GOP Plan Kept Most Of The Savings In The Affordable Care Act. According to the Washington Post’s Glenn Kessler: “First of all, under the health care bill, Medicare spending continues to go up year after year. The health care bill tries to identify ways to save money, and so the $500 billion figure comes from the difference over 10 years between anticipated Medicare spending (what is known as ‘the baseline’) and the changes the law makes to reduce spending. […] The savings actually are wrung from health-care providers, not Medicare beneficiaries. These spending reductions presumably would be a good thing, since virtually everyone agrees that Medicare spending is out of control. In the House Republican budget, lawmakers repealed the Obama health care law but retained all but $10 billion of the nearly $500 billion in Medicare savings, suggesting the actual policies enacted to achieve these spending reductions were not that objectionable to GOP lawmakers.” [WashingtonPost.com, 6/15/11, emphasis added]
Cap-And-Trade Policy Would Have Had Little Impact On Household Budgets
The ad cites Senate Roll Call Vote #145 on June 6, 2008, in which the Senate rejected cloture on a version of the Climate Security Act of 2008.
Projections Suggested Climate Change Policy Would Have Little Impact On Household Budgets. From an Environmental Defense Fund analysis of five models used to predict the impacts of climate change legislation: “[W]hile climate policy is expected to raise electricity bills somewhat, the effect is fairly modest. Over the period 2010-2030, the median projected increase in the average household electricity budget relative to business as usual, across all of these models considered here, turns out to be the EIA’s forecast—just $3.30 a month, or about 3.5%. (The average projected increase is $3.15.) Moreover, the electricity bills implied by all of the models fall well within the range of recent experience. For example, the most recent analysis of the Lieberman-Warner bill (by RTI) suggests that households would spend about the same amount on electricity under climate policy, in real terms, as they did in 2005.” [EDF.org, 2008]
CAP: “Climate Security Act Would Create Tens Of Thousands Of New Clean-Energy Jobs” And Protect Current Energy Jobs Against Offshoring. From the Center for American Progress: “The Climate Security Act would create tens of thousands of new clean-energy jobs. In addition to making clean energy more economically attractive, the bill would invest billions of dollars in efficiency and renewables. The bill includes $150 billion for renewable energy investments alone. If this sum were equally divided into $50 billion each for investments in wind, concentrated solar, and geothermal, we estimate that by 2050 it would generate a total of 81 billion kilowatt-hours of wind-powered electricity, which could power approximately 7.7 million homes and create 42,000 jobs; 52 billion kWh of concentrated solar electricity, which could power about 5 million homes and create 5,600 jobs; and 131 billion kWh of geothermal electricity, which could power about 12.4 million homes and create 71,000 jobs. The bill would also protect workers in high carbon-emitting fields from losing their jobs overseas to nations that do not reduce their global warming pollution. The Climate Security Act includes a provision that would require imports from nations that do not have a comparable system of greenhouse gas reductions to pay an excess emissions penalty after 2015.” [AmericanProgress.org, 5/30/08]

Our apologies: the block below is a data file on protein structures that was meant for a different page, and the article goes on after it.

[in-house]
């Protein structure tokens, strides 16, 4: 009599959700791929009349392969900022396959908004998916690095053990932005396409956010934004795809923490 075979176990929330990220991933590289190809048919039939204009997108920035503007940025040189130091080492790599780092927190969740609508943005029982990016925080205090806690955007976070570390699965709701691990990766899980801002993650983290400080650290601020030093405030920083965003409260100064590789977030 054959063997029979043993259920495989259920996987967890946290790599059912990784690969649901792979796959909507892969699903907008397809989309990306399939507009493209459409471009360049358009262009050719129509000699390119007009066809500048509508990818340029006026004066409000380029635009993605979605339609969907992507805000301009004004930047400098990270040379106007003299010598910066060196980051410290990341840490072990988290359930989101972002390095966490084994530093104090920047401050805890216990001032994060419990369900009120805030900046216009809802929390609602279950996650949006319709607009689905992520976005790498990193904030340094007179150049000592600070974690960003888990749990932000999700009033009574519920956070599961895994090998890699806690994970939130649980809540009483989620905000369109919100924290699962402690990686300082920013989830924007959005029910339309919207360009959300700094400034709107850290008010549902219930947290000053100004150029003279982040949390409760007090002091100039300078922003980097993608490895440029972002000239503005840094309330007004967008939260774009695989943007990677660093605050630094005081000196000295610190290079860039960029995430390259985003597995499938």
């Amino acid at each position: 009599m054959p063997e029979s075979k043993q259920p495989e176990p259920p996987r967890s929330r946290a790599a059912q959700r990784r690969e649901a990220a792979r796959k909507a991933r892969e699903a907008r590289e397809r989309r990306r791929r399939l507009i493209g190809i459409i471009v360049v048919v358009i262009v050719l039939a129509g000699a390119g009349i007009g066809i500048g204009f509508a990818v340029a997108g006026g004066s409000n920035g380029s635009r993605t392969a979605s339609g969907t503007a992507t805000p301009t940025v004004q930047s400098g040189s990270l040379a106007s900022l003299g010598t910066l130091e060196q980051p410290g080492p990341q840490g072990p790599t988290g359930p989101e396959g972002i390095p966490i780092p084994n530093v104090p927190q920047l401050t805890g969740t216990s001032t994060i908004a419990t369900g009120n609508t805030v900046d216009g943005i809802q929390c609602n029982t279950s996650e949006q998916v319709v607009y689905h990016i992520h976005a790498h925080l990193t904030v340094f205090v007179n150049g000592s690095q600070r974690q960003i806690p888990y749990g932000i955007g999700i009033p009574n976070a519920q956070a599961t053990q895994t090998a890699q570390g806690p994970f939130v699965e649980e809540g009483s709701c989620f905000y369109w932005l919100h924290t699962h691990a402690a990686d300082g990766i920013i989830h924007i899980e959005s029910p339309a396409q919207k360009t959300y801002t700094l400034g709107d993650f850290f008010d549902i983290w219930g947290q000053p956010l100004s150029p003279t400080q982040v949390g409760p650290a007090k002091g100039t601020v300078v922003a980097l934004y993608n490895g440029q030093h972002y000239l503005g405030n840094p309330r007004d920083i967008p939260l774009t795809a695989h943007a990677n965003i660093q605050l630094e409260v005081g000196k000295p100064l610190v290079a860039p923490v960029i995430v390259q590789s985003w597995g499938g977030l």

[TESTER CLIP:] “Cause isn’t it time we make the Senate look a little bit more like Montana?’ [NARRATOR:] Senator, you had your chance. Washington has changed you. Tester voted for more Washington in health care, cutting Medicare by $716 billion. Tester voted for more government in energy with cap-and-trade, which would have raised energy costs. The Senate hasn’t even passed a budget in three years. Tester isn’t working for Montana, he’s working for more Washington. The U.S. Chamber is responsible for the content of this advertising. [U.S. Chamber via YouTube.com, 10/19/12]